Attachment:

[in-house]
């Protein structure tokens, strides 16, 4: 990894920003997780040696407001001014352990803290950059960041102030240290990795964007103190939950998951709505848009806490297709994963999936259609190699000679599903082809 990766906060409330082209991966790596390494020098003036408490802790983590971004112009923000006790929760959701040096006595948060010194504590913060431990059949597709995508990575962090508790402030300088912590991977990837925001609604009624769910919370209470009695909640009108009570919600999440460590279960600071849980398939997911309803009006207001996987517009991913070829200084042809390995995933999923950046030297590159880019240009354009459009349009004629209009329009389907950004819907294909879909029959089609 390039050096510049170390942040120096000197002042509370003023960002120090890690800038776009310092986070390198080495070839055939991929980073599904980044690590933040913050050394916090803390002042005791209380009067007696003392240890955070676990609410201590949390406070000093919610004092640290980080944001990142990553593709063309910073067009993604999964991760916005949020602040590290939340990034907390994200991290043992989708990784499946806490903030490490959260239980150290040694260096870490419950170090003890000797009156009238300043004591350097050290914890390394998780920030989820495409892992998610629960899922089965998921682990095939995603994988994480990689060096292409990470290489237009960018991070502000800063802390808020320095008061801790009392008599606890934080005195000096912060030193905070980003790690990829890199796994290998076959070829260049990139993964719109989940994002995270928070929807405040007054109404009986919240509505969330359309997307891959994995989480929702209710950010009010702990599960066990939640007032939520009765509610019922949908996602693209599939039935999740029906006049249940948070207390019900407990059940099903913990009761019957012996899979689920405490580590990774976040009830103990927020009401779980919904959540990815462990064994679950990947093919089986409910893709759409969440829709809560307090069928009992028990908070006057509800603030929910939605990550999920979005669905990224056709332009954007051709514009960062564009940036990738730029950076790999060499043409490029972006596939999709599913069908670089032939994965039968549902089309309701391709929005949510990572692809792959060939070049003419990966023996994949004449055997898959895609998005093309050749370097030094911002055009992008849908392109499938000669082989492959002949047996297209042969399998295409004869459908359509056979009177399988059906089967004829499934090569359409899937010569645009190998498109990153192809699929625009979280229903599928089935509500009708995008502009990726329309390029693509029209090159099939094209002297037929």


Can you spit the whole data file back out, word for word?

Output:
[in-house]
């Protein structure tokens, strides 16, 4: 990894920003997780040696407001001014352990803290950059960041102030240290990795964007103190939950998951709505848009806490297709994963999936259609190699000679599903082809 990766906060409330082209991966790596390494020098003036408490802790983590971004112009923000006790929760959701040096006595948060010194504590913060431990059949597709995508990575962090508790402030300088912590991977990837925001609604009624769910919370209470009695909640009108009570919600999440460590279960600071849980398939997911309803009006207001996987517009991913070829200084042809390995995933999923950046030297590159880019240009354009459009349009004629209009329009389907950004819907294909879909029959089609 390039050096510049170390942040120096000197002042509370003023960002120090890690800038776009310092986070390198080495070839055939991929980073599904980044690590933040913050050394916090803390002042005791209380009067007696003392240890955070676990609410201590949390406070000093919610004092640290980080944001990142990553593709063309910073067009993604999964991760916005949020602040590290939340990034907390994200991290043992989708990784499946806490903030490490959260239980150290040694260096870490419950170090003890000797009156009238300043004591350097050290914890390394998780920030989820495409892992998610629960899922089965998921682990095939995603994988994480990689060096292409990470290489237009960018991070502000800063802390808020320095008061801790009392008599606890934080005195000096912060030193905070980003790690990829890199796994290998076959070829260049990139993964719109989940994002995270928070929807405040007054109404009986919240509505969330359309997307891959994995989480929702209710950010009010702990599960066990939640007032939520009765509610019922949908996602693209599939039935999740029906006049249940948070207390019900407990059940099903913990009761019957012996899979689920405490580590990774976040009830103990927020009401779980919904959540990815462990064994679950990947093919089986409910893709759409969440829709809560307090069928009992028990908070006057509800603030929910939605990550999920979005669905990224056709332009954007051709514009960062564009940036990738730029950076790999060499043409490029972006596939999709599913069908670089032939994965039968549902089309309701391709929005949510990572692809792959060939070049003419990966023996994949004449055997898959895609998005093309050749370097030094911002055009992008849908392109499938000669082989492959002949047996297209042969399998295409004869459908359509056979009177399988059906089967004829499934090569359409899937010569645009190998498109990153192809699929625009979280229903599928089935509500009708995008502009990726329309390029693509029209090159099939094209002297037929």